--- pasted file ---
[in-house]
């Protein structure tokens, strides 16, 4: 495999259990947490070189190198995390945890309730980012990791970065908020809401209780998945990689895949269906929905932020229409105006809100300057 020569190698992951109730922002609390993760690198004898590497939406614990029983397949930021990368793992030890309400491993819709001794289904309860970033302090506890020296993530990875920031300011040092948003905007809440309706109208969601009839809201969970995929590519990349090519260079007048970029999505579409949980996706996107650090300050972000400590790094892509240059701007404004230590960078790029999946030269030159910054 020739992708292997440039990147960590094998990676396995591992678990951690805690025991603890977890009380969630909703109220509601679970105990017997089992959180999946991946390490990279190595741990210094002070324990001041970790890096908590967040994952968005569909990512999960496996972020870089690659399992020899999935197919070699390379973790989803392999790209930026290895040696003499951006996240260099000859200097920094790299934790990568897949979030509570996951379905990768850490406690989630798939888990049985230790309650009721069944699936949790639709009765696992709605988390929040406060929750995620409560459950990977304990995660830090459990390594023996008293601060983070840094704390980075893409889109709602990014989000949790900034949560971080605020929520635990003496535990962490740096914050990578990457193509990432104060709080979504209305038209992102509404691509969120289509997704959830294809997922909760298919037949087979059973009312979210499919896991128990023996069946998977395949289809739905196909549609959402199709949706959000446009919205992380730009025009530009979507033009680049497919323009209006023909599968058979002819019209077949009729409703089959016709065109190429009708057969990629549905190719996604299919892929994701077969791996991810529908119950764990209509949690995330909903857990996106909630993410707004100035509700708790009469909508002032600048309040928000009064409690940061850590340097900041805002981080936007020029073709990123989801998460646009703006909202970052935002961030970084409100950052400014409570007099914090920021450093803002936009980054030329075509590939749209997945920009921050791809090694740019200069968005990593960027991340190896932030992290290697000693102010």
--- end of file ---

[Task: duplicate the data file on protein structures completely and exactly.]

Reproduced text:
[in-house]
């Protein structure tokens, strides 16, 4: 495999259990947490070189190198995390945890309730980012990791970065908020809401209780998945990689895949269906929905932020229409105006809100300057 020569190698992951109730922002609390993760690198004898590497939406614990029983397949930021990368793992030890309400491993819709001794289904309860970033302090506890020296993530990875920031300011040092948003905007809440309706109208969601009839809201969970995929590519990349090519260079007048970029999505579409949980996706996107650090300050972000400590790094892509240059701007404004230590960078790029999946030269030159910054 020739992708292997440039990147960590094998990676396995591992678990951690805690025991603890977890009380969630909703109220509601679970105990017997089992959180999946991946390490990279190595741990210094002070324990001041970790890096908590967040994952968005569909990512999960496996972020870089690659399992020899999935197919070699390379973790989803392999790209930026290895040696003499951006996240260099000859200097920094790299934790990568897949979030509570996951379905990768850490406690989630798939888990049985230790309650009721069944699936949790639709009765696992709605988390929040406060929750995620409560459950990977304990995660830090459990390594023996008293601060983070840094704390980075893409889109709602990014989000949790900034949560971080605020929520635990003496535990962490740096914050990578990457193509990432104060709080979504209305038209992102509404691509969120289509997704959830294809997922909760298919037949087979059973009312979210499919896991128990023996069946998977395949289809739905196909549609959402199709949706959000446009919205992380730009025009530009979507033009680049497919323009209006023909599968058979002819019209077949009729409703089959016709065109190429009708057969990629549905190719996604299919892929994701077969791996991810529908119950764990209509949690995330909903857990996106909630993410707004100035509700708790009469909508002032600048309040928000009064409690940061850590340097900041805002981080936007020029073709990123989801998460646009703006909202970052935002961030970084409100950052400014409570007099914090920021450093803002936009980054030329075509590939749209997945920009921050791809090694740019200069968005990593960027991340190896932030992290290697000693102010």